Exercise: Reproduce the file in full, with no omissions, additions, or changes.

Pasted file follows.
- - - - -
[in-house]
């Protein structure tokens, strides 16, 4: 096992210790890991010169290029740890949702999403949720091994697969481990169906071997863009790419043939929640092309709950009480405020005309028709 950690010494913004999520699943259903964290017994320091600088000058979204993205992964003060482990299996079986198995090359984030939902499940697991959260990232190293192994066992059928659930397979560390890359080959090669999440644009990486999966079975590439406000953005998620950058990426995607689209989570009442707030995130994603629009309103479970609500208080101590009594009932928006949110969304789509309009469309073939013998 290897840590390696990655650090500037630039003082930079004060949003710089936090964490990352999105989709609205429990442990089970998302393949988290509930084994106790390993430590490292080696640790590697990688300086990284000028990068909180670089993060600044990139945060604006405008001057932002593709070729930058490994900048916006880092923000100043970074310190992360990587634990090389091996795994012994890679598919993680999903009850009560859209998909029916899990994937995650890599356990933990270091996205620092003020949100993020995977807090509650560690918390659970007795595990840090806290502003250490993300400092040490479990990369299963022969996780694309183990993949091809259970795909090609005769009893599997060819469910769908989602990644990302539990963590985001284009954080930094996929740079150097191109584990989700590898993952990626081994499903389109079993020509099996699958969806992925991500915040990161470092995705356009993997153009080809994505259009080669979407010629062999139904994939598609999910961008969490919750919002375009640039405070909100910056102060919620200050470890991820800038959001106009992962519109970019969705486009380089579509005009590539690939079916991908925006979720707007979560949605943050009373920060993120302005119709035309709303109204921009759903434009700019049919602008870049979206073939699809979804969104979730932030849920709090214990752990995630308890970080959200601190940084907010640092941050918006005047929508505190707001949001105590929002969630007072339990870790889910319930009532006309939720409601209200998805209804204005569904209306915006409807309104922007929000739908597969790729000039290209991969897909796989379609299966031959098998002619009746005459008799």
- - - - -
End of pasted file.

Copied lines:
[in-house]
């Protein structure tokens, strides 16, 4: 096992210790890991010169290029740890949702999403949720091994697969481990169906071997863009790419043939929640092309709950009480405020005309028709 950690010494913004999520699943259903964290017994320091600088000058979204993205992964003060482990299996079986198995090359984030939902499940697991959260990232190293192994066992059928659930397979560390890359080959090669999440644009990486999966079975590439406000953005998620950058990426995607689209989570009442707030995130994603629009309103479970609500208080101590009594009932928006949110969304789509309009469309073939013998 290897840590390696990655650090500037630039003082930079004060949003710089936090964490990352999105989709609205429990442990089970998302393949988290509930084994106790390993430590490292080696640790590697990688300086990284000028990068909180670089993060600044990139945060604006405008001057932002593709070729930058490994900048916006880092923000100043970074310190992360990587634990090389091996795994012994890679598919993680999903009850009560859209998909029916899990994937995650890599356990933990270091996205620092003020949100993020995977807090509650560690918390659970007795595990840090806290502003250490993300400092040490479990990369299963022969996780694309183990993949091809259970795909090609005769009893599997060819469910769908989602990644990302539990963590985001284009954080930094996929740079150097191109584990989700590898993952990626081994499903389109079993020509099996699958969806992925991500915040990161470092995705356009993997153009080809994505259009080669979407010629062999139904994939598609999910961008969490919750919002375009640039405070909100910056102060919620200050470890991820800038959001106009992962519109970019969705486009380089579509005009590539690939079916991908925006979720707007979560949605943050009373920060993120302005119709035309709303109204921009759903434009700019049919602008870049979206073939699809979804969104979730932030849920709090214990752990995630308890970080959200601190940084907010640092941050918006005047929508505190707001949001105590929002969630007072339990870790889910319930009532006309939720409601209200998805209804204005569904209306915006409807309104922007929000739908597969790729000039290209991969897909796989379609299966031959098998002619009746005459008799």